This is the part of my review I don’t like to write because I found some flaws that bothered me. Being published by Revell, I’ve never had to question what kind of book I’m reading. I know they will always be Christian fiction books containing a faith thread, which is a vital element to me as a Christian reader. I did not find it in here! That is a huge turn-off to me, especially when I am purposely looking for it. The only redeeming character in here was Dawt Pi, Robin’s employee and friend. There were a few things that pointed to the fact that she was a Christian, especially where she told Robin that she was praying for her and emphasized God loves her. But I feel like her influence on Robin was so insignificant and played such a minor role. The writer had a wonderful opportunity to develop Dawt Pi to be that Christian to shine the light of Christ in Robin’s life. So I was left feeling very let down and very disappointed in the lack of faith. Also, I felt Robin never really did deal with her past in a satisfactory manner. She ran and hid rather than face things head on. A person can’t realistically move on in life without dealing with the hard stuff of the past. Lastly, there was no real feeling of redemption, resolution, or forgiveness for me in this book. It left me with too many questions and not enough answers and I really hated the ending. I was left hanging and asking myself what I just read.
So while the writing was fantastic and I can agree with other reviews on this and other points, I have to take away a higher rating due to the lack of faith and no real resolution at the end of the book. I like to have hope, and when it didn’t come about, I was left disappointed. This is my personal taste and I won’t apologize for feeling that way. In conclusion, if you are looking for a book to completely immerse you with evocative prose; this is one that will do it! Just don’t expect faith to play a major role in it.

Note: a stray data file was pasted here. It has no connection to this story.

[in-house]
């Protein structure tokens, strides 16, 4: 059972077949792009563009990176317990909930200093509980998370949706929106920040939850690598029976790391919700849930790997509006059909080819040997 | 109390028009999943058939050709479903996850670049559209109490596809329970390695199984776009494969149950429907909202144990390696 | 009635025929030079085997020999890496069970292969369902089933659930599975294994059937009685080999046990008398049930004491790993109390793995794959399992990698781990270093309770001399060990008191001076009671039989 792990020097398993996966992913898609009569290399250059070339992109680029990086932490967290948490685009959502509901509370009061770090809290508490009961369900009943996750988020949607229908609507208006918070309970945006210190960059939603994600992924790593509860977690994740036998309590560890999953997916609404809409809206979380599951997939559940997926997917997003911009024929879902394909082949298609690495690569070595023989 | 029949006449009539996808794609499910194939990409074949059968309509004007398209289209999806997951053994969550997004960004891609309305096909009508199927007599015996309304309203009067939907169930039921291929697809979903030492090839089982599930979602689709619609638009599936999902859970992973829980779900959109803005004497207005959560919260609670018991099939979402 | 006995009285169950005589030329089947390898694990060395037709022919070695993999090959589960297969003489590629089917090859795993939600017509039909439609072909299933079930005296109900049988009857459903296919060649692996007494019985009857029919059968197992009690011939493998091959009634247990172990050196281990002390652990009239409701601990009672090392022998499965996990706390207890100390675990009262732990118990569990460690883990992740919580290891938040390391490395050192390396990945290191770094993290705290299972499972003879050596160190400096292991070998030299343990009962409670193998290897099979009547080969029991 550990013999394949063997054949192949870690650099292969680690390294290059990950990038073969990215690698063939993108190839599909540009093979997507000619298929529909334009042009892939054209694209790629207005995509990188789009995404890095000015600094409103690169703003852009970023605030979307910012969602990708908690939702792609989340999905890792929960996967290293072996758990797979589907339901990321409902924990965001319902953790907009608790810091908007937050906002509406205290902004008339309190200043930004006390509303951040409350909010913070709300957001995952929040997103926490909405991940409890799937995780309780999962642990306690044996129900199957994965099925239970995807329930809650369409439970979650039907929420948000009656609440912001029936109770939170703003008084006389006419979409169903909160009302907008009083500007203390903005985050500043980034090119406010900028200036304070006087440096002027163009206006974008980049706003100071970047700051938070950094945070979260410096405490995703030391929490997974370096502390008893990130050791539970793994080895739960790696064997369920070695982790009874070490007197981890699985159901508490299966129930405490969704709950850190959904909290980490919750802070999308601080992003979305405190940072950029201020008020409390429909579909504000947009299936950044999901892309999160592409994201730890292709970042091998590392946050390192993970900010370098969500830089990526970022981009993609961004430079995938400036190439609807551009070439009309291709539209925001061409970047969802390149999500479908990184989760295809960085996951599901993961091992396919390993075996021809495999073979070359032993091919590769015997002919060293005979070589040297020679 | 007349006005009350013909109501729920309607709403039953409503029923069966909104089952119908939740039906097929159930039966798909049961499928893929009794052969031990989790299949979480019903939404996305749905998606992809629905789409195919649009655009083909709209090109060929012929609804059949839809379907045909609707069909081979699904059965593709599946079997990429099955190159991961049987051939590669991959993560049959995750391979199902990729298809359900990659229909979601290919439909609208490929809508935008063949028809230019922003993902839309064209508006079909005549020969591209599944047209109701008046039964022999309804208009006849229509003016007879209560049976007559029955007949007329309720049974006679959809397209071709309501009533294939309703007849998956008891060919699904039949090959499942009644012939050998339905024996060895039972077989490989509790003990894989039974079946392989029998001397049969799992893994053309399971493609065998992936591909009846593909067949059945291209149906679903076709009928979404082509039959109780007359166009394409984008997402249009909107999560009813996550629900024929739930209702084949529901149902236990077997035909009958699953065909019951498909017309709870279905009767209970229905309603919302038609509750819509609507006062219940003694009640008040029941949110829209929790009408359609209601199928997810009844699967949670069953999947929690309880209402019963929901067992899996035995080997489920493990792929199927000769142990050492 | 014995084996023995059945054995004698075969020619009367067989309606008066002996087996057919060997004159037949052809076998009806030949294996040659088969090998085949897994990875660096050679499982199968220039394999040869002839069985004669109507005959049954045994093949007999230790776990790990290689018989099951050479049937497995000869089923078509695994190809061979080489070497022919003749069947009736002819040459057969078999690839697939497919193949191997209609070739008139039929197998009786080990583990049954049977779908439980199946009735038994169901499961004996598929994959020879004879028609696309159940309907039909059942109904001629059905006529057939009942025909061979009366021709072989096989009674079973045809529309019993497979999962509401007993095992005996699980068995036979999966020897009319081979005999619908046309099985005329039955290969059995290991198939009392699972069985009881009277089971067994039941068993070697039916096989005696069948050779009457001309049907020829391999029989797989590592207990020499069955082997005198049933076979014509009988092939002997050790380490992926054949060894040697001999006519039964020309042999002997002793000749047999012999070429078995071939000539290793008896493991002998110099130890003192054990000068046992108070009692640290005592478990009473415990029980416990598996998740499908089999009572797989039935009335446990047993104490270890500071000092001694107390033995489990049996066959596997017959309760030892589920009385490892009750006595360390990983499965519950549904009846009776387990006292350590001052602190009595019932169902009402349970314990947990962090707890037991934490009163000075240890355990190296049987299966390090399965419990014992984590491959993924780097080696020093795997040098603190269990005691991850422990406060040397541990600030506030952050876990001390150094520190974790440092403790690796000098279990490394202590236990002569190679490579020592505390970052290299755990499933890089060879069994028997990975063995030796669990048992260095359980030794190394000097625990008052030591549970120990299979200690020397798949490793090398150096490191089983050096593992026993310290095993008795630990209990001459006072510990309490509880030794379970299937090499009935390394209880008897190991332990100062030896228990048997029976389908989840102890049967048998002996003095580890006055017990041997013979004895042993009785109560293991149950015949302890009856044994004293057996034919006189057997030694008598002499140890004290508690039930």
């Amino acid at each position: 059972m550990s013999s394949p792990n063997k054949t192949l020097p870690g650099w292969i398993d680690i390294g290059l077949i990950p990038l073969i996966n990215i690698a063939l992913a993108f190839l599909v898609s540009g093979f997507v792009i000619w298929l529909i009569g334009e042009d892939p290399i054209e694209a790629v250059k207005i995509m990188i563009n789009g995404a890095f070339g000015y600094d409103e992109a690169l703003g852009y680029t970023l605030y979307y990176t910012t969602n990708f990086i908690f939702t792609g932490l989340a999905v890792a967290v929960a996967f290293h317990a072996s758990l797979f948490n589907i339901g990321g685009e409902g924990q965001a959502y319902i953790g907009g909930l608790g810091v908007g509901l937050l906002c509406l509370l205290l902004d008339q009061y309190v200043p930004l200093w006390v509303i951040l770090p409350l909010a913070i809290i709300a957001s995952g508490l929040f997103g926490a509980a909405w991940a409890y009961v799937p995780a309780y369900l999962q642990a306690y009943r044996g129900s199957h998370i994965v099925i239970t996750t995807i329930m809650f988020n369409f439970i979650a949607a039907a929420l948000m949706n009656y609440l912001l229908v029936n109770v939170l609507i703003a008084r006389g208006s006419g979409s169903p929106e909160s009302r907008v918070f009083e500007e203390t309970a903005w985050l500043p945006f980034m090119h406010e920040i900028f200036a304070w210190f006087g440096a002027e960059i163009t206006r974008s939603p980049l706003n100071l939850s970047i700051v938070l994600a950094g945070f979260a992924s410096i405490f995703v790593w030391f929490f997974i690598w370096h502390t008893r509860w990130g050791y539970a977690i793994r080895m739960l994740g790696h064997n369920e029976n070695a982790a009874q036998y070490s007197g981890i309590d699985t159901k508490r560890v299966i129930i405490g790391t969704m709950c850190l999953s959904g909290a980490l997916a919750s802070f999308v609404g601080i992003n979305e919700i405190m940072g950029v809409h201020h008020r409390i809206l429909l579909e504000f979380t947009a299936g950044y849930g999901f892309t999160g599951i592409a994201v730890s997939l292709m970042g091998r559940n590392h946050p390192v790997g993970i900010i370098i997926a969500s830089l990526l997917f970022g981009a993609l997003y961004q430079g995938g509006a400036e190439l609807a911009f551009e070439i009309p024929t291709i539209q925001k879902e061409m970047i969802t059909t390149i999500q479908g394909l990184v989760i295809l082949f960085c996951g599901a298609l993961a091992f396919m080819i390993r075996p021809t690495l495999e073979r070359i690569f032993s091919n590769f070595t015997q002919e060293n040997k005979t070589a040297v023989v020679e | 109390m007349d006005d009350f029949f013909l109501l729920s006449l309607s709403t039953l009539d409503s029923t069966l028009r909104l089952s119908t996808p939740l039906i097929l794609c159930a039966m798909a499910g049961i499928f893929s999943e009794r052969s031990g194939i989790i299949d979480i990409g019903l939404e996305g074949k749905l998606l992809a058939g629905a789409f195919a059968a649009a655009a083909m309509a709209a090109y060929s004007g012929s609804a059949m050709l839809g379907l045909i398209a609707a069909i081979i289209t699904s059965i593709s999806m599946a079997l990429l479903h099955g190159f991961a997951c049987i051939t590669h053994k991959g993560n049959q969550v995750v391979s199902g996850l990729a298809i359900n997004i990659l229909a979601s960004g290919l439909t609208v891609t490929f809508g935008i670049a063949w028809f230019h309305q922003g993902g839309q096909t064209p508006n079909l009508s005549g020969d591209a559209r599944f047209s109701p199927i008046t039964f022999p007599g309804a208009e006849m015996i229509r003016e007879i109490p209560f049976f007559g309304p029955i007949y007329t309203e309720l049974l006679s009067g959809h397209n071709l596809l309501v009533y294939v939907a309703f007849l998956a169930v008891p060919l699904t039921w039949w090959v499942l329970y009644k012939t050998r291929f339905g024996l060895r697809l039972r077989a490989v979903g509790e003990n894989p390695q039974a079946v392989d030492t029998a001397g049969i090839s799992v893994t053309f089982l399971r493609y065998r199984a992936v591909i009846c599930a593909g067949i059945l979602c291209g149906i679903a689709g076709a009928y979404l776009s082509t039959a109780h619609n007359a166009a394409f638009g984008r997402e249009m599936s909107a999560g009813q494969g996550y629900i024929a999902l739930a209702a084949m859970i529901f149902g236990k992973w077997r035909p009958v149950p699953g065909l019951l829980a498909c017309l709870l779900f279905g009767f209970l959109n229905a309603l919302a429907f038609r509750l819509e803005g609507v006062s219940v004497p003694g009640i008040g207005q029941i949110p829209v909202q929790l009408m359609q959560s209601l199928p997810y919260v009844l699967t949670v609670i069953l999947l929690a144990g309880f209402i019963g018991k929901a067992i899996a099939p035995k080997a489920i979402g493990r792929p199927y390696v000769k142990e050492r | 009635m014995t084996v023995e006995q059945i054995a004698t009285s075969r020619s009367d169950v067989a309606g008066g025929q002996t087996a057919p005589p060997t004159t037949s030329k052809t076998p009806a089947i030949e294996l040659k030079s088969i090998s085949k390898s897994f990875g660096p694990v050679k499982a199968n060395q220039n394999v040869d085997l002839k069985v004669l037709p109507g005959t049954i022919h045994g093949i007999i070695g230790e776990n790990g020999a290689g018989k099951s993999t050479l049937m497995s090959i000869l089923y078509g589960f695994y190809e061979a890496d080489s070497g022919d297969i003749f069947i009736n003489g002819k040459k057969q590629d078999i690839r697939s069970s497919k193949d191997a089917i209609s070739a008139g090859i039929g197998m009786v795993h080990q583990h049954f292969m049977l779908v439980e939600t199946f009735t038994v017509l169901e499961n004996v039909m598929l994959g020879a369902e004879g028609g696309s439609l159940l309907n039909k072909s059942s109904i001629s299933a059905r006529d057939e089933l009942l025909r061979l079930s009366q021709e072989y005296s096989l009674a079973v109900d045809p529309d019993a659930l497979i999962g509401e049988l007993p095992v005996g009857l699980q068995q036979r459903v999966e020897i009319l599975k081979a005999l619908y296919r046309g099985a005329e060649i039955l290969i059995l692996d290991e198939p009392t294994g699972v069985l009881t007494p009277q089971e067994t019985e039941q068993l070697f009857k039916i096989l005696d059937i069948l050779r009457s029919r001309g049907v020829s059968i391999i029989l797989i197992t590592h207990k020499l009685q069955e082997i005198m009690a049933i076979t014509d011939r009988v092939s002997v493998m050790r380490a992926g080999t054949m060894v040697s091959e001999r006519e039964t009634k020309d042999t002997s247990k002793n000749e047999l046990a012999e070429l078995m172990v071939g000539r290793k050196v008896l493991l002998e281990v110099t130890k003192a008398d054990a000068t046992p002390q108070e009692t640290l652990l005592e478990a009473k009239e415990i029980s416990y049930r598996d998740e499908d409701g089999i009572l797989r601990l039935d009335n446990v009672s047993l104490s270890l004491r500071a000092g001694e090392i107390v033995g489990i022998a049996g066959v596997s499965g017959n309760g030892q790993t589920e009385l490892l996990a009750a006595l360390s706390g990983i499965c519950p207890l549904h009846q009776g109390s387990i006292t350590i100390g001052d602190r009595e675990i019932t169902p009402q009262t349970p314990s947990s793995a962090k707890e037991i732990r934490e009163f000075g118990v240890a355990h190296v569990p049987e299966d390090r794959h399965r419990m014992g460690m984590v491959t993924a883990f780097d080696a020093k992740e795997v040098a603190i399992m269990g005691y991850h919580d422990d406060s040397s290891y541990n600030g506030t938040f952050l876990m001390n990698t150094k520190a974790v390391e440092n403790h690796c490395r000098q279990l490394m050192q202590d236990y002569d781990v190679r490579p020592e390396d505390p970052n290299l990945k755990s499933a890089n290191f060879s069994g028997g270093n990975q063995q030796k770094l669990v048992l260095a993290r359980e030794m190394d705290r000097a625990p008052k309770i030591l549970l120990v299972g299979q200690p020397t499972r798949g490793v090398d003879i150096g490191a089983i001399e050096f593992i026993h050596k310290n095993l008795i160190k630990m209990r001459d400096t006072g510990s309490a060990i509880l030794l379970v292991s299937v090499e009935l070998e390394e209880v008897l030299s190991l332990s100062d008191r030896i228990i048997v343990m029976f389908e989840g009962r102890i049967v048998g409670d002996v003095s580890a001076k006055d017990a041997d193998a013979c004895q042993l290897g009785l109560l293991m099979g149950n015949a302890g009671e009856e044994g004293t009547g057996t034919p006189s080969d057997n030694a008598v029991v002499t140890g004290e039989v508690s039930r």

*This book was provided by Baker Publishing Group through Interviews and Reviews for my honest opinion. I was not obligated to leave a favorable review. *
Robin Windsor has spent most of her life under an assumed name, running from her family's ignominious past. She thought she'd finally found sanctuary in her rather unremarkable used bookstore just up the street from the marina in River City, Michigan. But the store is struggling and the past is hot on her heels.
When she receives an eerily familiar book in the mail on the morning of her father's scheduled execution, Robin is thrown back to the long-lost summer she met Peter Flynt, the perfect boy who ruined everything. That book--a first edition Catcher in the Rye--is soon followed by the other books she shared with Peter nearly twenty years ago, with one arriving in the mail each day. But why would Peter be making contact after all these years? And why does she have a sinking feeling that she's about to be exposed all over again?
With evocative prose that recalls the classic novels we love, Erin Bartels pens a story that shows that words--the ones we say, the ones we read, and the ones we write--have more power than we imagine.